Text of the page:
It is not uncommon, however, for there to be less interest in this topic and all the compliance requirements which come with it than, say, money laundering and data protection. The fact that this is a topical discussion is due to the fact that the aforementioned IDD has created greater protections for consumers of insurance products and we are expected to demonstrate that we understand this and deliver these services in an appropriate manner.
The following is a summary level introduction to the IDD subject which I will discuss in greater detail at the conference.
Who needs to understand this topic?
The managers, compliance officers and compliance team, the insurance distribution officer (see below), and everyone who is involved in providing services which include arranging or recommending insurance policies for their clients.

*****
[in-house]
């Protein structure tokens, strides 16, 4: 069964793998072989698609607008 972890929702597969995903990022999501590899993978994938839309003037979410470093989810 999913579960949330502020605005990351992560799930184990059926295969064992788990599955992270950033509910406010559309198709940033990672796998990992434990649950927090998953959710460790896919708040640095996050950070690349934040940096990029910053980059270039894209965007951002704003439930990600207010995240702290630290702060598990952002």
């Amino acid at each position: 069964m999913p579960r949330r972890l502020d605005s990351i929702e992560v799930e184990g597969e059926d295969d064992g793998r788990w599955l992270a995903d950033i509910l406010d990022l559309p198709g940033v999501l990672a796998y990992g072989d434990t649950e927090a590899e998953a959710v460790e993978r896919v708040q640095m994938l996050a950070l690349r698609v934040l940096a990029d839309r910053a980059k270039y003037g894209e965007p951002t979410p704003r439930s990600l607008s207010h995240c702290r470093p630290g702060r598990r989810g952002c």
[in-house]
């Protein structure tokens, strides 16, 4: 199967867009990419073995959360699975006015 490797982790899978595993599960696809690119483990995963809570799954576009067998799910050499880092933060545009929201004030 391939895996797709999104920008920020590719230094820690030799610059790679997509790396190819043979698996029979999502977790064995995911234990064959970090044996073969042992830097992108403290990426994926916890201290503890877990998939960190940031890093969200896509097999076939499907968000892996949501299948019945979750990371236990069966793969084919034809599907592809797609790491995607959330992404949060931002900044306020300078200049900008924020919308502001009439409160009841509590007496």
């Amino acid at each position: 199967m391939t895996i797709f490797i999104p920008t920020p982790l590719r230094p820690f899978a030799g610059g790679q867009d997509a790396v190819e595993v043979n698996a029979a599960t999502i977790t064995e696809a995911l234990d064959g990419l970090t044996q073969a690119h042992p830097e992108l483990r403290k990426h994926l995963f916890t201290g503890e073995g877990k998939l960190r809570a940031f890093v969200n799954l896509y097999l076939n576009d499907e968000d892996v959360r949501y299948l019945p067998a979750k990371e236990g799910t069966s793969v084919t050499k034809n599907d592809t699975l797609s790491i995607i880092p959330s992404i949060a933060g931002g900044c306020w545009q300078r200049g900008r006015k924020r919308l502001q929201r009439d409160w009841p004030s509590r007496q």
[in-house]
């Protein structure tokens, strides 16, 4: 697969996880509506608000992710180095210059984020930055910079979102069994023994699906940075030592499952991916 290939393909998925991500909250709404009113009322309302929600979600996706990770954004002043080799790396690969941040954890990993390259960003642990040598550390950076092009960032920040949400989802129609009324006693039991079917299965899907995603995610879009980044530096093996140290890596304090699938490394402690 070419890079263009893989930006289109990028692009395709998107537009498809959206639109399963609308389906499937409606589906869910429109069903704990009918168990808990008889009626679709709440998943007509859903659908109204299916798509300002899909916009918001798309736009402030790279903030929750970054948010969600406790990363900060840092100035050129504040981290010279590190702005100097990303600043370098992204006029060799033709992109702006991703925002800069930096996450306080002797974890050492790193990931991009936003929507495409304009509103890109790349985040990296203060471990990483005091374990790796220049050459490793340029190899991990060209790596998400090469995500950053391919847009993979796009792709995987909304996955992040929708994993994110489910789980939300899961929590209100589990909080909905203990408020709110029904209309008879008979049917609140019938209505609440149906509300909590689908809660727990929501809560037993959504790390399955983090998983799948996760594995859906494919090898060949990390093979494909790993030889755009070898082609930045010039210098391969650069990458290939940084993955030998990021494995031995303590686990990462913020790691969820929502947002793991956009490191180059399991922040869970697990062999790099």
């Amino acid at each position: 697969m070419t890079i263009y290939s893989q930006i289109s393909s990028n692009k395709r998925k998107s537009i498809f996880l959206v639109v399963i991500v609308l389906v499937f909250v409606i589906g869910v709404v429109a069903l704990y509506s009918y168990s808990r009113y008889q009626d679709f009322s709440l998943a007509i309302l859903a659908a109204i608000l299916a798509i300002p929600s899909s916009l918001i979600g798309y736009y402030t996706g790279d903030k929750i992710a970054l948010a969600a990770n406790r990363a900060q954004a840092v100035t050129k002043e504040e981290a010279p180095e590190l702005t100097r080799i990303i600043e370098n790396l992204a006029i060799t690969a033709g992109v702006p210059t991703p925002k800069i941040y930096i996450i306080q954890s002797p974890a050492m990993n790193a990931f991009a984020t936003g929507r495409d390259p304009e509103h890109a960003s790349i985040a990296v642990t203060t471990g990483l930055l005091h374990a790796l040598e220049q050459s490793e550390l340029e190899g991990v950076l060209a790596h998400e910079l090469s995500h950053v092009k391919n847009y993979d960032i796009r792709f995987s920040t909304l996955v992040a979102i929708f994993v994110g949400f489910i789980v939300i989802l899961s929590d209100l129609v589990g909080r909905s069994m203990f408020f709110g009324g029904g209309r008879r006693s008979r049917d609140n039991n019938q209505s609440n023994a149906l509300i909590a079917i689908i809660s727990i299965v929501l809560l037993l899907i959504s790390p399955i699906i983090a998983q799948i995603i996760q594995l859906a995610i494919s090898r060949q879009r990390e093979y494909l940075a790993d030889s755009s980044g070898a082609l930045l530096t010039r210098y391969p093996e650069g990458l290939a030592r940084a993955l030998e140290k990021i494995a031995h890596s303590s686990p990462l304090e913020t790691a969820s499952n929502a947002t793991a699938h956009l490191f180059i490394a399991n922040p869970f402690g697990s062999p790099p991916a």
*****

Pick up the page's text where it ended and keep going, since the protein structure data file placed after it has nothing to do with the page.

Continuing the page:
What is the Insurance Distribution Directive?
The Insurance Distribution Directive (IDD) is European legislation containing regulatory requirements to support the protection of consumers when buying insurance products. It came into force on 1 October 2018. This is not a new protection; the IDD replaced the Insurance Mediation Directive which previously applied. However, the IDD has wider application. A breach can, in some cases, be a criminal offence.
Solicitors and law firms often provide services to clients which involve insurance products and must therefore ensure that they are complying with the IDD. Where the firm is not authorised by both the FCA and the SRA, the latter has provisions in the SRA Handbook which those individuals and law firms must observe when carrying on these activities.
These provisions are contained in the SRA Financial Services (Scope) Rules 2001 and the SRA Financial Services (Conduct of Business) Rules 2001. Full compliance with these Rules is likely to ensure compliance with the IDD.
What are insurance distribution activities?